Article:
The news has been full of stories about the far reaching decision made by the Supreme Court of the United States, or SCOTUS, in U.S. v. Windsor. Now that the dust has begun to settle, members of the GLBT community should be considering the practical applications of the decision.
For same-sex couples who are already married, as well as those who plan to marry, there are two very important areas of estate planning that are directly affected by the decision – estate and gift taxes and beneficiary designations.
The decision in Windsor means that same-sex couples can now take advantage of the unlimited marital deduction long available to heterosexual couples. In fact, that was the basis of the challenge in Windsor. Along with the deduction, same-sex couples can also use the portability provision that allows a surviving spouse to make use of any portion of a deceased spouse’s lifetime exemption from the gift and estate tax remaining after his or her death.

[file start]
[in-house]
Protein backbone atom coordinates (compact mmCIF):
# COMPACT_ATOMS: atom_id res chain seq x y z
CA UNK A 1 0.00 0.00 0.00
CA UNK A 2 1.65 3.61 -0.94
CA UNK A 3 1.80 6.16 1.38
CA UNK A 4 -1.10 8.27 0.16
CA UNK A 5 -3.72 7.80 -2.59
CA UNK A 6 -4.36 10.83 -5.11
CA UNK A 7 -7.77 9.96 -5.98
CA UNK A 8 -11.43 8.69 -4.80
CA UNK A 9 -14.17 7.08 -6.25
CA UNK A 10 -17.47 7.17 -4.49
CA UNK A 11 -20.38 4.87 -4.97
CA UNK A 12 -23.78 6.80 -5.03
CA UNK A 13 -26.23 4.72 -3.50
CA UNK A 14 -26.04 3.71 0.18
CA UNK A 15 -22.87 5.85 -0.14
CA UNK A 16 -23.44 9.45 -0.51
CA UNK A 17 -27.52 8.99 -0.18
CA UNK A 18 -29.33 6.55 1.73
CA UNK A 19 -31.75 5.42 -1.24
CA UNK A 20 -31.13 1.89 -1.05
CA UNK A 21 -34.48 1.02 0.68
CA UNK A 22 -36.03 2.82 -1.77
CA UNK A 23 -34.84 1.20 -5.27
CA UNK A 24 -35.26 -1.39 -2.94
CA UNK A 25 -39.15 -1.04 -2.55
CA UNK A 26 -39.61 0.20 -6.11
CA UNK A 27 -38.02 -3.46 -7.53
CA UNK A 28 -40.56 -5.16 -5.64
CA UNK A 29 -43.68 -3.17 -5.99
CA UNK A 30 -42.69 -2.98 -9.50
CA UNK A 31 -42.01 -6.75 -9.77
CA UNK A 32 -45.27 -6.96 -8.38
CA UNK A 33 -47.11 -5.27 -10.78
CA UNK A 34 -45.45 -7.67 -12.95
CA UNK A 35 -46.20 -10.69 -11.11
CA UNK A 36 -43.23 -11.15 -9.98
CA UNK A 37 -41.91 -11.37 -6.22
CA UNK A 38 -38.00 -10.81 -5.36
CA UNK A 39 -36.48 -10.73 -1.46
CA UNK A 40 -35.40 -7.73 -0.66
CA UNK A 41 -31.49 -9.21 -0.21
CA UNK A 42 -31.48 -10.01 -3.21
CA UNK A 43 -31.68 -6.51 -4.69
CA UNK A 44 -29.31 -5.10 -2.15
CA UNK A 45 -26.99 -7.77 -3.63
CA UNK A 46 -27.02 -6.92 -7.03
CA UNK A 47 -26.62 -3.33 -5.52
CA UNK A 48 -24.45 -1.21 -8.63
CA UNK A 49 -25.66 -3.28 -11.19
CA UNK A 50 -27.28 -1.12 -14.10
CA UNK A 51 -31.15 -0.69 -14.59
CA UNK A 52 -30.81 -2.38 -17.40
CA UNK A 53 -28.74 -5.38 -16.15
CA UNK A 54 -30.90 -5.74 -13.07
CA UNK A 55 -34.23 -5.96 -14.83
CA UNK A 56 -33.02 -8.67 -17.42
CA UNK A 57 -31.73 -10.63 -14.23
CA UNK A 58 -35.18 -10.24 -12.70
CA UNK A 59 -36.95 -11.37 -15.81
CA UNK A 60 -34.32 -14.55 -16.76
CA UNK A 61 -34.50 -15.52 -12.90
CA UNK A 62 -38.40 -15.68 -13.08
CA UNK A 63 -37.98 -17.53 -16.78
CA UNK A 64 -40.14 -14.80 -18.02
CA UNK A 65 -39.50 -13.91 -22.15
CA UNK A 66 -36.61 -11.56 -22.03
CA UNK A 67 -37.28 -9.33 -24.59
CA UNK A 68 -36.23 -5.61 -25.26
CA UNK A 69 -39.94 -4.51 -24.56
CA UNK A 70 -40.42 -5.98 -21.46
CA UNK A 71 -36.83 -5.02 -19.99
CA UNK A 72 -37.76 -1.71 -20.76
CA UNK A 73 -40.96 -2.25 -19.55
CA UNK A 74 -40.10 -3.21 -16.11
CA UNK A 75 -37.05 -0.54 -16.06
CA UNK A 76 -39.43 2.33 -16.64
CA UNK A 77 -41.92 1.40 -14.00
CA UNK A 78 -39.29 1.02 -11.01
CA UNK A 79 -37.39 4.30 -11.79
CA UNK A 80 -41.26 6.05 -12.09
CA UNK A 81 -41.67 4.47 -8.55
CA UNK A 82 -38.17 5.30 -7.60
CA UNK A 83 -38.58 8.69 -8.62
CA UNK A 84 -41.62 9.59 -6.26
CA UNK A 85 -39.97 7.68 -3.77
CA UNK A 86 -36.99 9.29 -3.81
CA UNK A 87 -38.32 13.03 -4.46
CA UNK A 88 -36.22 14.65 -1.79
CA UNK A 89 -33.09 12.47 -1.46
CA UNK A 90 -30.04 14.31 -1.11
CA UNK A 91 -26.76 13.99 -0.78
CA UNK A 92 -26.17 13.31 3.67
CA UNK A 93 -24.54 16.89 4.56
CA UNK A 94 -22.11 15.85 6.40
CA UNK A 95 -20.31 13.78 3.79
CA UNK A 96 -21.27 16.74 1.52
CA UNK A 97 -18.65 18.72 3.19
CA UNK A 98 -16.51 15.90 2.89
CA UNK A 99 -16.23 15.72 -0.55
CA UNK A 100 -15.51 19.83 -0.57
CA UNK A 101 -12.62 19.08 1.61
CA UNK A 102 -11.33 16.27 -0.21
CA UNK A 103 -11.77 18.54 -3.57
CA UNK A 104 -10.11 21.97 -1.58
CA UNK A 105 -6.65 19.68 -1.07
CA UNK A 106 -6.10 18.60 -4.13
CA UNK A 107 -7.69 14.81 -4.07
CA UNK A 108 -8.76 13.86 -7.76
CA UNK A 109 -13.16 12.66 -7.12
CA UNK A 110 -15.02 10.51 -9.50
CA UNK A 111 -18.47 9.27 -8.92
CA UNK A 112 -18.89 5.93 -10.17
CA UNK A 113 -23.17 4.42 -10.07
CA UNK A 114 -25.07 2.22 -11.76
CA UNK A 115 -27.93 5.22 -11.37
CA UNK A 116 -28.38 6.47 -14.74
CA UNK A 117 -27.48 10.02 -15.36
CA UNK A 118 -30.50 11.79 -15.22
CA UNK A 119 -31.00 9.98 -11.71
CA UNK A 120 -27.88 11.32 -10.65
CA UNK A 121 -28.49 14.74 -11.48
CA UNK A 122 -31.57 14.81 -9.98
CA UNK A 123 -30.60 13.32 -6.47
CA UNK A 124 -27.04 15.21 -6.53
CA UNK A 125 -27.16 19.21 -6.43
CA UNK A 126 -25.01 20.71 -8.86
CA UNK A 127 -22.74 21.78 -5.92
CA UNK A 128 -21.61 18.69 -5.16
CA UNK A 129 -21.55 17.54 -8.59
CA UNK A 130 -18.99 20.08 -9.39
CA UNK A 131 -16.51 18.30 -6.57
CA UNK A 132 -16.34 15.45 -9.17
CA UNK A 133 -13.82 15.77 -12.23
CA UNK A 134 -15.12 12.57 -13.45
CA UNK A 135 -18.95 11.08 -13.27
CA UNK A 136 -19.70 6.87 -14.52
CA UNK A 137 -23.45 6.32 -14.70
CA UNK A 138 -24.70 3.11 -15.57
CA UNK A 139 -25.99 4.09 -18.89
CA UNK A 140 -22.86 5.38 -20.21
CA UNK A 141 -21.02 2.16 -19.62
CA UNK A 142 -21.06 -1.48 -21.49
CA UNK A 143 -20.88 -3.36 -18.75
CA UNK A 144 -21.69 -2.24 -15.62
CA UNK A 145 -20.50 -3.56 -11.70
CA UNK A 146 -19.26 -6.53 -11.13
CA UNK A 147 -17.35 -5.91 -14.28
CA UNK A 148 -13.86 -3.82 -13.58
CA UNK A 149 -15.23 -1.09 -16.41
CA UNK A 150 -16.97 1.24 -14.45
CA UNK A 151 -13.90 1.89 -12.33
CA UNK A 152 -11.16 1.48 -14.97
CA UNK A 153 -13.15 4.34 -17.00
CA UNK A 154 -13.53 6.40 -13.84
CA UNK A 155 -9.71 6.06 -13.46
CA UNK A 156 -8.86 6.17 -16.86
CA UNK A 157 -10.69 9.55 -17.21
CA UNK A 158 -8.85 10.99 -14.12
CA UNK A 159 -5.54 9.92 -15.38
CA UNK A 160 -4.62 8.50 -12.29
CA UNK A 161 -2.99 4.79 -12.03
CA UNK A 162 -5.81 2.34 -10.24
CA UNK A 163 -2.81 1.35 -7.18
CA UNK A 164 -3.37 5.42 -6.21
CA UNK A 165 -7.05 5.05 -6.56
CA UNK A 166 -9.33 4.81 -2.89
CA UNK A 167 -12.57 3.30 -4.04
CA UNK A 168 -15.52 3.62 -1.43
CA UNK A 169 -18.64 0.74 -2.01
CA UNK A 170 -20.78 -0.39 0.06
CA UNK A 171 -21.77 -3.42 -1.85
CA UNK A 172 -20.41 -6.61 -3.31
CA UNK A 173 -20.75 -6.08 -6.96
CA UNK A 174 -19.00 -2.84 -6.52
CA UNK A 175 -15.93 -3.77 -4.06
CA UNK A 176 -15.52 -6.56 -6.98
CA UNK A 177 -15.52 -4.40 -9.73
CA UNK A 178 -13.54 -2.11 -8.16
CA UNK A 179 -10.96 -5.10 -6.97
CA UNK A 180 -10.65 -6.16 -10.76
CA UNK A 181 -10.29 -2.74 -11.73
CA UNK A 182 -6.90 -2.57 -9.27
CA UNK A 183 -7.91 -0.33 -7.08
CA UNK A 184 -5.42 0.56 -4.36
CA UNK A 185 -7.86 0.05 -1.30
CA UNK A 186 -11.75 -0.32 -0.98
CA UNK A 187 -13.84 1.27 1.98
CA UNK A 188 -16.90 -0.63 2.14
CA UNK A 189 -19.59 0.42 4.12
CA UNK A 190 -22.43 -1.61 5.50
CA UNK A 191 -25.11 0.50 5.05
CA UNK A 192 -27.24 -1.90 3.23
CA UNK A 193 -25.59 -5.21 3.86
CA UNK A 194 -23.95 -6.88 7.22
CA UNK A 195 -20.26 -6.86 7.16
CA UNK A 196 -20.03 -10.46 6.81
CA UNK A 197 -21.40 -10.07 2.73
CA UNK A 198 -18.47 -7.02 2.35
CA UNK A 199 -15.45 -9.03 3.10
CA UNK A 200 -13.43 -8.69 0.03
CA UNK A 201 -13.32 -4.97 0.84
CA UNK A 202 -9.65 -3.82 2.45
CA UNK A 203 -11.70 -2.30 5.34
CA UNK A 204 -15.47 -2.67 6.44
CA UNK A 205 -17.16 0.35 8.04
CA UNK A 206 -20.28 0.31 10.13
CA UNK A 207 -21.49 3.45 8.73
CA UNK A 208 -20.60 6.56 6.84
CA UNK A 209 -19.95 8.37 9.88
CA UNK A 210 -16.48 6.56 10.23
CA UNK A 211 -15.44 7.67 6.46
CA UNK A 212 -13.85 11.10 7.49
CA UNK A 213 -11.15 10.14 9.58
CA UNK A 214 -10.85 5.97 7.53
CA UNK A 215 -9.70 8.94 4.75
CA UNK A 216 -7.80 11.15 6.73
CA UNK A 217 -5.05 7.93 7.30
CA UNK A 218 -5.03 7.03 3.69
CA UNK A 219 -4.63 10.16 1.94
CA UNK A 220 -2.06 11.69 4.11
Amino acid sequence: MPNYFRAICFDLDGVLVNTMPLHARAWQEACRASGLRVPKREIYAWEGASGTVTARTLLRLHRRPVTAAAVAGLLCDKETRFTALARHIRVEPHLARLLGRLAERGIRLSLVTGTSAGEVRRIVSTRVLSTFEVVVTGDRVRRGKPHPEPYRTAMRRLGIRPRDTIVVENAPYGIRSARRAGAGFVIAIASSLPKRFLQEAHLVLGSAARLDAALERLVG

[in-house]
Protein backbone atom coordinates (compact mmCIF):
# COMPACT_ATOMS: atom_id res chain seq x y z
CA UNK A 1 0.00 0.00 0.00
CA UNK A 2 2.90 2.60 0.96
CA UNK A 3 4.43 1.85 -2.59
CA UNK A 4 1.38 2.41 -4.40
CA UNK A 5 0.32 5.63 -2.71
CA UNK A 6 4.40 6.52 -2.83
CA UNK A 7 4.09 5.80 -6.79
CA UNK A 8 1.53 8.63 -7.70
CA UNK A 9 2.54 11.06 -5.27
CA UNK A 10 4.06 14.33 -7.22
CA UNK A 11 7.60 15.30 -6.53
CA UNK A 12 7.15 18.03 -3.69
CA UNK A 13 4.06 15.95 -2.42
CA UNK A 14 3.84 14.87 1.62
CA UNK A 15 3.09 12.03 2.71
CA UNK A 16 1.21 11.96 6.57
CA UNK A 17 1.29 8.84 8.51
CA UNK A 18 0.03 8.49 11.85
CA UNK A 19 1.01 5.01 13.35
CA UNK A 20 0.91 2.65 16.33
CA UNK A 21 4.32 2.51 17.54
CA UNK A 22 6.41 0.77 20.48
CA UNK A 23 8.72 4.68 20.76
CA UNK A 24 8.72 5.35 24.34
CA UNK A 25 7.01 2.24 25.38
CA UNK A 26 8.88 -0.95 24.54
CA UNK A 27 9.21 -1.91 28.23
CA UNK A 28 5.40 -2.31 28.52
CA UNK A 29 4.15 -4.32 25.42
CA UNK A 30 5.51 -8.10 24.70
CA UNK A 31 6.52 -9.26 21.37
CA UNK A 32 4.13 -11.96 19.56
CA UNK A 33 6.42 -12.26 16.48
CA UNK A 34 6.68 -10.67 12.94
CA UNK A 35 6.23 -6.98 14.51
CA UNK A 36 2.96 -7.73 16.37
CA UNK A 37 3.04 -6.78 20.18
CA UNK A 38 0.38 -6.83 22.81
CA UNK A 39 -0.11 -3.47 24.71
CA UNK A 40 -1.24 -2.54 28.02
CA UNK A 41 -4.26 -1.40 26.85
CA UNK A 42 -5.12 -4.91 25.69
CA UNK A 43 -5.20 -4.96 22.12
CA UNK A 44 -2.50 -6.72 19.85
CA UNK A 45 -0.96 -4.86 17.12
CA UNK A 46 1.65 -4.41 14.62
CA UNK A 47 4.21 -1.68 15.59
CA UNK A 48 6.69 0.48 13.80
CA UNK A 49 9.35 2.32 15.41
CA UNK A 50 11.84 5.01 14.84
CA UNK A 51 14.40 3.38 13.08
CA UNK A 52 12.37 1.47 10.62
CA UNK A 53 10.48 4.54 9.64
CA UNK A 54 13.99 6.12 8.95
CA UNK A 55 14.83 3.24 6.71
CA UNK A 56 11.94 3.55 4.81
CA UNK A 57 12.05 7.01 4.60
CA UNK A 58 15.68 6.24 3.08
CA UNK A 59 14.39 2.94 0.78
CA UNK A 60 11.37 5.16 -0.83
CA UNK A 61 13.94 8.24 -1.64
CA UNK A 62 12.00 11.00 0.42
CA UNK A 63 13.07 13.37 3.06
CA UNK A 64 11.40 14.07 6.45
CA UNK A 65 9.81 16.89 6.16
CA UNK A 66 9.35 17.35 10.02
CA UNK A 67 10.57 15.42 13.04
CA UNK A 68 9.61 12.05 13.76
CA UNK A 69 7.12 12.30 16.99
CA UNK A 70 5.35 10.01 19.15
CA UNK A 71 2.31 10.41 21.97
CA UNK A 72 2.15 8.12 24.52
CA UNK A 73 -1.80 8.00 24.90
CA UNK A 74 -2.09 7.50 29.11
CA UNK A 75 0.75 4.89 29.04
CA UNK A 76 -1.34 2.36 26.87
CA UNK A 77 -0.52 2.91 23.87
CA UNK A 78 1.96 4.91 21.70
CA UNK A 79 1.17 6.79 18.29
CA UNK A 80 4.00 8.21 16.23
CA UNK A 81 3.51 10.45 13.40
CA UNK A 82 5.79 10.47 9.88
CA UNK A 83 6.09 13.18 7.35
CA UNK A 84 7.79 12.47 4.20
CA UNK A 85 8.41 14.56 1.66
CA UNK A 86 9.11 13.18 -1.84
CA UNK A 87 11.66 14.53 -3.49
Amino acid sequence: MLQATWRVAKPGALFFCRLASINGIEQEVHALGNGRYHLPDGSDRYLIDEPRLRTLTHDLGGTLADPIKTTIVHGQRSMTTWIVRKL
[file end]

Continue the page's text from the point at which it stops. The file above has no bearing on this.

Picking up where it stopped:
The other big area of change is in beneficiary designations and retirement plans. Your spouse is now potentially eligible to receive survivor or retirement benefits based on your Social Security earnings. Likewise, your spouse may now be the beneficiary of your qualified retirement account. Along the same lines, you may be able to roll-over retirement accounts – an option that was not available to same-sex couples prior to Windsor.